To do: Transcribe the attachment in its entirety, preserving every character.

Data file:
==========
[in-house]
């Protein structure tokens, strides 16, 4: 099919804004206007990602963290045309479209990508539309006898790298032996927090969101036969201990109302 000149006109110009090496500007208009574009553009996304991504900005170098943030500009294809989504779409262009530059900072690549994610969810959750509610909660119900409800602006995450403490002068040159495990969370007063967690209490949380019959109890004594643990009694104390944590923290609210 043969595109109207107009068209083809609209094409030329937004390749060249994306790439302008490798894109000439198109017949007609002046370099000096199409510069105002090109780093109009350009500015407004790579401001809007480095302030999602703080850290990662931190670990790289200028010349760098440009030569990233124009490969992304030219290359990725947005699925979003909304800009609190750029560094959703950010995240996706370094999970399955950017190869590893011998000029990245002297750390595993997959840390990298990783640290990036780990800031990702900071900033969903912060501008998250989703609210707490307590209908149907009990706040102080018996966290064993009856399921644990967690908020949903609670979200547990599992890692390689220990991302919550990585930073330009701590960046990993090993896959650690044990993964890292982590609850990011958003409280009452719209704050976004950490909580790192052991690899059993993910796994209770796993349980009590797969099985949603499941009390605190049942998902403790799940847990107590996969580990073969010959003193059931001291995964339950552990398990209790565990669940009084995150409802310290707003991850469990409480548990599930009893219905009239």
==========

[in-house]
């Protein structure tokens, strides 16, 4: 099919804004206007990602963290045309479209990508539309006898790298032996927090969101036969201990109302 000149006109110009090496500007208009574009553009996304991504900005170098943030500009294809989504779409262009530059900072690549994610969810959750509610909660119900409800602006995450403490002068040159495990969370007063967690209490949380019959109890004594643990009694104390944590923290609210 043969595109109207107009068209083809609209094409030329937004390749060249994306790439302008490798894109000439198109017949007609002046370099000096199409510069105002090109780093109009350009500015407004790579401001809007480095302030999602703080850290990662931190670990790289200028010349760098440009030569990233124009490969992304030219290359990725947005699925979003909304800009609190750029560094959703950010995240996706370094999970399955950017190869590893011998000029990245002297750390595993997959840390990298990783640290990036780990800031990702900071900033969903912060501008998250989703609210707490307590209908149907009990706040102080018996966290064993009856399921644990967690908020949903609670979200547990599992890692390689220990991302919550990585930073330009701590960046990993090993896959650690044990993964890292982590609850990011958003409280009452719209704050976004950490909580790192052991690899059993993910796994209770796993349980009590797969099985949603499941009390605190049942998902403790799940847990107590996969580990073969010959003193059931001291995964339950552990398990209790565990669940009084995150409802310290707003991850469990409480548990599930009893219905009239």